Hi, Do you have examples (or simulation) of systolic implementation of the QR-RLS algorithm in Adaptive Filter Theory (Haykin's book)? I found it difficult to understand just by reading! Thanks.
Started by ●June 16, 2005
Reply by ●June 17, 20052005-06-17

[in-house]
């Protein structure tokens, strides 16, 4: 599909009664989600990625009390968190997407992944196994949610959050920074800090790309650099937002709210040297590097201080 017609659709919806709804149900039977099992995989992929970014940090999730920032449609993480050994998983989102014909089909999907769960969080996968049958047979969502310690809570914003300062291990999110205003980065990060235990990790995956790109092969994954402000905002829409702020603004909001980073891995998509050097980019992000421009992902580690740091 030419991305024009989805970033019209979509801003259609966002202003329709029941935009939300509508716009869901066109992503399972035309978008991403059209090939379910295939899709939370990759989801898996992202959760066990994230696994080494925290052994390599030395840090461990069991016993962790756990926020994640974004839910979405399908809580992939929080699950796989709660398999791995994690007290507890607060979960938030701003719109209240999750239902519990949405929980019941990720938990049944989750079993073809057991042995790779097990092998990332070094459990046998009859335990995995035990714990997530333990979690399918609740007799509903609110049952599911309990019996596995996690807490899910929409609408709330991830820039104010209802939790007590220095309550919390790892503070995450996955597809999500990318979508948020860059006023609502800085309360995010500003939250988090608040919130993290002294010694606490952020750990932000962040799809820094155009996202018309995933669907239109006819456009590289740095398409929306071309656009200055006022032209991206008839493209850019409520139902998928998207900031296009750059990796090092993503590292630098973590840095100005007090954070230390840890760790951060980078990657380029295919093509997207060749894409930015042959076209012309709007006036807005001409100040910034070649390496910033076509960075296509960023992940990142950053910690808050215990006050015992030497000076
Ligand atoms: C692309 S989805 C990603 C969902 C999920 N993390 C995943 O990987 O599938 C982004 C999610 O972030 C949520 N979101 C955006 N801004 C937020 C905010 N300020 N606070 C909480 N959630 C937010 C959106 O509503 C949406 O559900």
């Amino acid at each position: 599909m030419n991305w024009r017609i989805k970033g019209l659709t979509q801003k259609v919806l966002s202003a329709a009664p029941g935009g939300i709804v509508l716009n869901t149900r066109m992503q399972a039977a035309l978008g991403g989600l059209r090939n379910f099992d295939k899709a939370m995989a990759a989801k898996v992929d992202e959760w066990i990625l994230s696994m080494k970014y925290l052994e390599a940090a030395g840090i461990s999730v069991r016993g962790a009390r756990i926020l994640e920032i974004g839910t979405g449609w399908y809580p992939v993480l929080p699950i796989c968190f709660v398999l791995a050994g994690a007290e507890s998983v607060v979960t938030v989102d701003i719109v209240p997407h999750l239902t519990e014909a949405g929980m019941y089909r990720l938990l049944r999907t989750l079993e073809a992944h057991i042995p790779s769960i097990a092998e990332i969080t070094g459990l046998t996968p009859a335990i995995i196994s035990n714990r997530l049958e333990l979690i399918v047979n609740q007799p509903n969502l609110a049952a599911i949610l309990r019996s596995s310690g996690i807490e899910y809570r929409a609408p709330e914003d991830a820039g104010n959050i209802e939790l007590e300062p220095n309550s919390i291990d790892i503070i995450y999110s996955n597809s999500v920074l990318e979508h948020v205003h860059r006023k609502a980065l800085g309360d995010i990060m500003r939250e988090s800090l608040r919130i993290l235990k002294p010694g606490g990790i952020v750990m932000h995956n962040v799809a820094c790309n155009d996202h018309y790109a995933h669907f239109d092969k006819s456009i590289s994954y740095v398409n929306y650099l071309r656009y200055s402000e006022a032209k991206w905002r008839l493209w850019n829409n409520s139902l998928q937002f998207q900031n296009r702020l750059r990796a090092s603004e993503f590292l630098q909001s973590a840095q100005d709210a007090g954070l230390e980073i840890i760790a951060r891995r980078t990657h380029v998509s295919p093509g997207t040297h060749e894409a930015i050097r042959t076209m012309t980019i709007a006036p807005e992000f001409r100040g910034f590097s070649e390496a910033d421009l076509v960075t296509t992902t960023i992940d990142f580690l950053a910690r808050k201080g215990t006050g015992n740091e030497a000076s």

"tradewind" <firstname.lastname@example.org> wrote in message news:email@example.com...> Hi, > Do you have examples (or simulation) of systolic implementation of the > QR-RLS algorithm in Adaptive Filter Theory (Haykin's book)? I found it > difficult to understand just by reading! > Thanks. >I don't have the book and I'm not an expert on QR-RLS algo. Does it help to know that a systolic implementation is a multiprocessor approach? The idea is that interim results "pump" through a chain of processors that are each dedicated to one part of the process. It was a bandwagon the mid-1980's. I don't think I've heard much about it since. Note: in those days getting high throughput processing often seemed to be a matter of using more processors and brought with it all manner of communication and memory access issues. Some board manufacturers seem to have done a pretty good job of making multiprocessor boards with useful communication and memory access architectures. I worked on a project at Honeywell that provided back-end 8-processor TMS320C30 accelerator boards for the Intel iPSC2 "hypercube" (Multibus II). We sold an accelerated iPSC2 to the Navy. Otherwise we were too invisible in the market to make a commercial splash of it. And, I'm sure the market for specialized boards like this is limited (even with a more main-stream bus interface). Maybe Al would comment. Our next attempt was a 16-processor TMS320C40 with two communication mechanisms: a bus and the COM ports in a mesh. The original was on a 15"x15" board with daughterboards for the processors or board-edge I/O (up to 20 of them). The eventual idea was to use chip-on-board with the whole thing on a liquid cooled SEM E card (roughly 4"x5"). We won the Navy contract to build it but COTS took over right then and the project died (appropriately so). I still wonder to this day what the programming protocols would have been for it - in terms of which communication mechanism would be used for what (e.g. data vs. control / bus vs. COM port mesh). In those days of designing multiprocessor systems we liked to believe that Mercury got their idea for their RACE architecture from us. We also manufactured a couple of Warp machines for DARPA in the early 80's. That was another multiprocessor architecture. This was the end of my pursuits in processors that might have lent themselves to systolic approaches. After losing out to the Pentium in competition with our TMS320C80 boards at PDI, I ventured into doing image processing using quad Pentiums - multithreaded software, etc..... It might have worked out but the Intel server platforms necessary didn't seem to match a more traditionally "embedded" application space. But this was certainly parallel processing of the more typical variety and definitely not intended to be systolic anything. Of course, in *these* days it still comes up. Witness the multicore processors that are coming to market for PCs, etc. Any more, I'm not sure what a systolic approach really buys.... and maybe never did know for sure! There was a lot of DARPA hype in the 80's.... The devil is in the details. Fred